Ohio Keeps Tabs of Court Service Online

Case Study: A tracking system developed by Pitney Bowes and the U.S. Postal Service saves thousands of dollars and lots of stress for a Cleveland-area court.

Debbie Comery, Chief Deputy Clerk at Rocky River Municipal Court in Rocky River, Ohio, a Cleveland suburb, said she considers herself and her court to be forward thinkers when it comes to using technology to improve efficiency at the court. So when her Pitney Bowes sales representative approached her about participating in a new United States Postal Service program to make return receipts electronic, she said she jumped at the chance.

"We have somewhat of a reputation for being avant-garde, technologywise," Comery said. "When the discussion came up with one of the Pitney Bowes sales reps regarding the possibility of participating in the [e-Return Receipt] pilot program, we were very excited about it because we enjoy trying new technology and using it to our advantage for time savings, or to find better ways, in our opinion, to [maintain] records."

And keeping good records, according to Comery, is the purpose of her office at the court-house.

Rocky River Municipal Court is a first-level court system, Comery explained, meaning that the court handles hearings on such issues as traffic tickets up to misdemeanors. The clerks office is responsible for maintaining the court records, and part of that job includes sending out notices to individuals that a complaint has been filed against them and they have been summoned to appear in court.

By law, these notices must be sent by certified U.S. mail with return receipt requested, which involves the recipient signing the Postal Services green return receipt card—legal proof that the defendant in a case has received the notice of a hearing. Prior to implementing the e-Return Receipt system, Comery said that when a Postal Service return receipt card came back to the courthouse, it was manually filed with the appropriate case. Each week, Rocky River sends out approximately 175 notices requiring a return receipt.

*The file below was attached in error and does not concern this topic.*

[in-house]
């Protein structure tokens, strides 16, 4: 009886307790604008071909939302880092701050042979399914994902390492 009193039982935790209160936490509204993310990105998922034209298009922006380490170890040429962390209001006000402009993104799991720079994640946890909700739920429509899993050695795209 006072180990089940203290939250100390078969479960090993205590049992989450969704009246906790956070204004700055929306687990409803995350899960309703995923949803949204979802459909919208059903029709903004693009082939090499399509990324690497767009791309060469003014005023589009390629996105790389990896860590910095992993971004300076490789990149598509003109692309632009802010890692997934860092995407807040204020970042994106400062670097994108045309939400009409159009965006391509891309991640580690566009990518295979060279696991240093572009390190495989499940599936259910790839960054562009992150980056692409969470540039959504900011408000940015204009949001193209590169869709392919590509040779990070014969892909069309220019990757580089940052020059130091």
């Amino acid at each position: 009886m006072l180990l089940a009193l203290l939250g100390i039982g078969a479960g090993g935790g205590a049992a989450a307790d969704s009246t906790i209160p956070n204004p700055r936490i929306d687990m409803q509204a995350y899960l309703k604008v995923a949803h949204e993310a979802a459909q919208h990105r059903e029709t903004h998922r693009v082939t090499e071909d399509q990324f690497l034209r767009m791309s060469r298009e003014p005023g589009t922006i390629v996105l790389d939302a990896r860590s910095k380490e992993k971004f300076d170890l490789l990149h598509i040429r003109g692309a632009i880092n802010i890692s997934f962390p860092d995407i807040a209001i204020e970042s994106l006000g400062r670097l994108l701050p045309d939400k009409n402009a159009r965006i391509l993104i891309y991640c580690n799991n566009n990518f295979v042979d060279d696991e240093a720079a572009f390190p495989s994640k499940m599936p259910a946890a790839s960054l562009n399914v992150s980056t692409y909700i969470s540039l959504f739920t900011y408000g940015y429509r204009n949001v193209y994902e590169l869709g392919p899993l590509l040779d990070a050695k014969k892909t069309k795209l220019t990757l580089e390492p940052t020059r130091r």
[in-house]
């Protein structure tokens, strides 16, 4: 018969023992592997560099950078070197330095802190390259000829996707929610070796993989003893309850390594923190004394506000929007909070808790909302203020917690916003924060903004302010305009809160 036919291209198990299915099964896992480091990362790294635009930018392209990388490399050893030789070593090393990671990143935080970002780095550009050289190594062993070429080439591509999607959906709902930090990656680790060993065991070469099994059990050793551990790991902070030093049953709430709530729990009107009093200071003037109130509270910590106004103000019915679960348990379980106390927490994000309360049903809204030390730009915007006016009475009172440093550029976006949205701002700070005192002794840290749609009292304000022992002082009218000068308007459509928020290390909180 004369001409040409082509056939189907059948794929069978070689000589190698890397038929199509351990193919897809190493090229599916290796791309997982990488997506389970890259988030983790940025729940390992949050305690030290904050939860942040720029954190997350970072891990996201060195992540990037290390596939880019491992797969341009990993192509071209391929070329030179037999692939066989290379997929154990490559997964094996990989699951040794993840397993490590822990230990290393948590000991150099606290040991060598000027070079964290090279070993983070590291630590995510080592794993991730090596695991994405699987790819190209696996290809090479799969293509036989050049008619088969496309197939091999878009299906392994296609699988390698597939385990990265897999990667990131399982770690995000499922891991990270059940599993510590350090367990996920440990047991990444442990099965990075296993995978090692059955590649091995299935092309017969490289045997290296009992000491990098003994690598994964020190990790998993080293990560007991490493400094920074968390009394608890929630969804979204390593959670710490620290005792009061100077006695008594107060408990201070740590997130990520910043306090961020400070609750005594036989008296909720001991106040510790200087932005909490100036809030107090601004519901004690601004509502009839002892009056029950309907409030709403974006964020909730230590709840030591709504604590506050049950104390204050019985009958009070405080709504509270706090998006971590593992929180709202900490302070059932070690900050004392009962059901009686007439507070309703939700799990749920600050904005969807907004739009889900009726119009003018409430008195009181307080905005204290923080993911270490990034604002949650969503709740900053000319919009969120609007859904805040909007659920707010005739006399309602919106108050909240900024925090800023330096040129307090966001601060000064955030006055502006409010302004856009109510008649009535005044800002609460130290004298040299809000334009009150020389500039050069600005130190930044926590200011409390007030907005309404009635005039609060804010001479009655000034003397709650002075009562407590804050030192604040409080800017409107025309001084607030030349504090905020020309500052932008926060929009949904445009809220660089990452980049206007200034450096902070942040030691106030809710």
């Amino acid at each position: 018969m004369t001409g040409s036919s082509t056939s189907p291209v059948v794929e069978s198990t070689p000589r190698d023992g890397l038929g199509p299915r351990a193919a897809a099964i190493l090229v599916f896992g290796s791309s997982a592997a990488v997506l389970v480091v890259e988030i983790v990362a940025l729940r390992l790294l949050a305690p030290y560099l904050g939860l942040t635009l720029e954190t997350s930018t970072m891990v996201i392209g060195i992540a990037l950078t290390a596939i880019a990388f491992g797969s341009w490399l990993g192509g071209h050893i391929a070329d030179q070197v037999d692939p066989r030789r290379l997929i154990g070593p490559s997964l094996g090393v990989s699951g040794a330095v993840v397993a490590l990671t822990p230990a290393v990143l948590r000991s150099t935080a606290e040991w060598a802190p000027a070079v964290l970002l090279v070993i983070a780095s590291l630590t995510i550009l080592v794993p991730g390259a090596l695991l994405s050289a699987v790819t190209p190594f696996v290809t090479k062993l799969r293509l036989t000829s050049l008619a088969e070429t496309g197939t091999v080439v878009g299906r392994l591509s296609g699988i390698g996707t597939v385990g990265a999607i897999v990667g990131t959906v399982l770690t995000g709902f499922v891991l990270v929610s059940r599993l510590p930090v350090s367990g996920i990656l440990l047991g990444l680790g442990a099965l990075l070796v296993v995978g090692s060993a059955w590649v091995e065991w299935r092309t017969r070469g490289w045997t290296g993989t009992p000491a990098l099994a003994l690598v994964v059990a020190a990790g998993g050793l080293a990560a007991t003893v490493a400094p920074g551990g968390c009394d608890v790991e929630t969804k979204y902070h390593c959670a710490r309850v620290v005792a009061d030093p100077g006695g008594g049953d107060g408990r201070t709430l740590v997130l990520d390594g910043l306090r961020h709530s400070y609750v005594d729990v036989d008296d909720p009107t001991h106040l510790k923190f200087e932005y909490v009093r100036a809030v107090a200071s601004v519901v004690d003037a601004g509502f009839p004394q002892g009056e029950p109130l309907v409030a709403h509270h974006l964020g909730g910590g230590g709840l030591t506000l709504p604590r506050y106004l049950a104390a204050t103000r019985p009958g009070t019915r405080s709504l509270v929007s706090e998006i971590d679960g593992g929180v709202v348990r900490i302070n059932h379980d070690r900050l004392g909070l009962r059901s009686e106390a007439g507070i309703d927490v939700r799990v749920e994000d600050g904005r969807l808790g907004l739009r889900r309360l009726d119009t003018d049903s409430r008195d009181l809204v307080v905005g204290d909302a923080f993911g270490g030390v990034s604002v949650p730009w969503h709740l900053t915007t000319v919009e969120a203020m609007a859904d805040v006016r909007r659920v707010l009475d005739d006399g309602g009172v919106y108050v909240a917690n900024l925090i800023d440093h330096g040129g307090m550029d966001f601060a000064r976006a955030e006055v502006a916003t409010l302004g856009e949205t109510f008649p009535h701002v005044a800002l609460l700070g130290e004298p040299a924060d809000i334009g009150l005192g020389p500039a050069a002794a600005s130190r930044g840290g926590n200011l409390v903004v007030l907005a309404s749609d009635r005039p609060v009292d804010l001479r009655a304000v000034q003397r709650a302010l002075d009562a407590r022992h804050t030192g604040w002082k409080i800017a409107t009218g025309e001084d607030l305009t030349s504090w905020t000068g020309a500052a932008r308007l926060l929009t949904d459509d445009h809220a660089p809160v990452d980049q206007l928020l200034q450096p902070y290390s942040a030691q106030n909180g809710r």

"When you file a complaint, especially civil or small claims, that complaint needs to be served upon the defendant," Comery said. "Thereby, there needs to be proof of service. You can do personal service and have a bailiff hand it to the individual. The other type used here for some criminal complaints and all of our civil complaints is the certified return receipt requested."

Comery said that once that return receipt is signed and returned, the court views that complaint as having been duly served, and the case can go forward in the judicial process.

When Pitney Bowes approached Comery about moving to an electronic return receipt system in the fall of 2004, she said she was not having any real problems with the existing mail system, over and above any normal mail glitches.

/zimages/6/28571.gifThe U.S. Postal Service is supposedly mulling over plans to deliver letters and packages based on an e-mail address. Click here to read more.

"We didnt have a problem that initiated this. Certainly the prior paper certified green card process was as functional as one could hope, given what it is, and there are pieces of mail that get lost in the mail," Comery said.

But what caught her attention was when Pitney Bowes sales representative Bud Hosey described a new product that Pitney Bowes had created—in conjunction with the USPS e-Return Receipt system—that would move the process online and save users money. Comery said she wanted to hear more.

According to Jeffrey Platt, director of marketing at Pitney Bowes, Pitney Bowes began working with the USPS shortly after they introduced the electronic return receipt product in September 2004.

The two worked together to create a product line of electronic postage meters that would facilitate the electronic return receipt system.

Under the old system, Comery said that a court clerk entered case information into the CourtView case management system from Maximus, of North Canton, Ohio (which provides a way to track case information). This included a case number, recipient address and any other pertinent information about the plaintiff and the defendant.

This information was then printed on special certified mailer envelopes using one of several dot-matrix printers. The mailers cost approximately $1 each. The green return receipt card and postage were applied manually.

When a card was returned in the mail to the court, it was filed by hand in a paper case file, and a note was made in the case management system. Each return receipt card cost $1.85, and there was no way to track the whereabouts of a card until it was actually returned to the court.

Next Page: Taking postage online.